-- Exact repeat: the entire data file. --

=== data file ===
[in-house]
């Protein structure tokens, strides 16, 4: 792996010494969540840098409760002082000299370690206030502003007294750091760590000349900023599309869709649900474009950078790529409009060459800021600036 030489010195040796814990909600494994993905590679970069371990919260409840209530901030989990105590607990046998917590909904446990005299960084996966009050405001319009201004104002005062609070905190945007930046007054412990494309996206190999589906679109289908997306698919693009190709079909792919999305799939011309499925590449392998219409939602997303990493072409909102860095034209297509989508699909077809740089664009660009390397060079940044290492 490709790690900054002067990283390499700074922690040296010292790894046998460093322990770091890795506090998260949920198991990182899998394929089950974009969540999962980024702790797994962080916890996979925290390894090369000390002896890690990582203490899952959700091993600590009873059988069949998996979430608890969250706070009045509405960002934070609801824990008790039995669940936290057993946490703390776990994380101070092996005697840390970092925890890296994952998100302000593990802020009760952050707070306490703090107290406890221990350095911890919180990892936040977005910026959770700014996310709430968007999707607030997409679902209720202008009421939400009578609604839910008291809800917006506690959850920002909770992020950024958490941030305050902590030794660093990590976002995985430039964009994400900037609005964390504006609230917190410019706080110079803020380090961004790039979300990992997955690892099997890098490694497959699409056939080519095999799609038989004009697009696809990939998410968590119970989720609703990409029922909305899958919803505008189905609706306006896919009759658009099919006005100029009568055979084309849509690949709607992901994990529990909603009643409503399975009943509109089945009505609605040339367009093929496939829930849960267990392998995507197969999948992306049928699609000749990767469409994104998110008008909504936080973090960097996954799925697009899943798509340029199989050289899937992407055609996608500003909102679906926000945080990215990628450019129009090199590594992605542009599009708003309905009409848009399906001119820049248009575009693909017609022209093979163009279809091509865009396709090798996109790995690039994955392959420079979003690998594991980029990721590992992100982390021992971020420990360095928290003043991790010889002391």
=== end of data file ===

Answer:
[in-house]
């Protein structure tokens, strides 16, 4: 792996010494969540840098409760002082000299370690206030502003007294750091760590000349900023599309869709649900474009950078790529409009060459800021600036 030489010195040796814990909600494994993905590679970069371990919260409840209530901030989990105590607990046998917590909904446990005299960084996966009050405001319009201004104002005062609070905190945007930046007054412990494309996206190999589906679109289908997306698919693009190709079909792919999305799939011309499925590449392998219409939602997303990493072409909102860095034209297509989508699909077809740089664009660009390397060079940044290492 490709790690900054002067990283390499700074922690040296010292790894046998460093322990770091890795506090998260949920198991990182899998394929089950974009969540999962980024702790797994962080916890996979925290390894090369000390002896890690990582203490899952959700091993600590009873059988069949998996979430608890969250706070009045509405960002934070609801824990008790039995669940936290057993946490703390776990994380101070092996005697840390970092925890890296994952998100302000593990802020009760952050707070306490703090107290406890221990350095911890919180990892936040977005910026959770700014996310709430968007999707607030997409679902209720202008009421939400009578609604839910008291809800917006506690959850920002909770992020950024958490941030305050902590030794660093990590976002995985430039964009994400900037609005964390504006609230917190410019706080110079803020380090961004790039979300990992997955690892099997890098490694497959699409056939080519095999799609038989004009697009696809990939998410968590119970989720609703990409029922909305899958919803505008189905609706306006896919009759658009099919006005100029009568055979084309849509690949709607992901994990529990909603009643409503399975009943509109089945009505609605040339367009093929496939829930849960267990392998995507197969999948992306049928699609000749990767469409994104998110008008909504936080973090960097996954799925697009899943798509340029199989050289899937992407055609996608500003909102679906926000945080990215990628450019129009090199590594992605542009599009708003309905009409848009399906001119820049248009575009693909017609022209093979163009279809091509865009396709090798996109790995690039994955392959420079979003690998594991980029990721590992992100982390021992971020420990360095928290003043991790010889002391």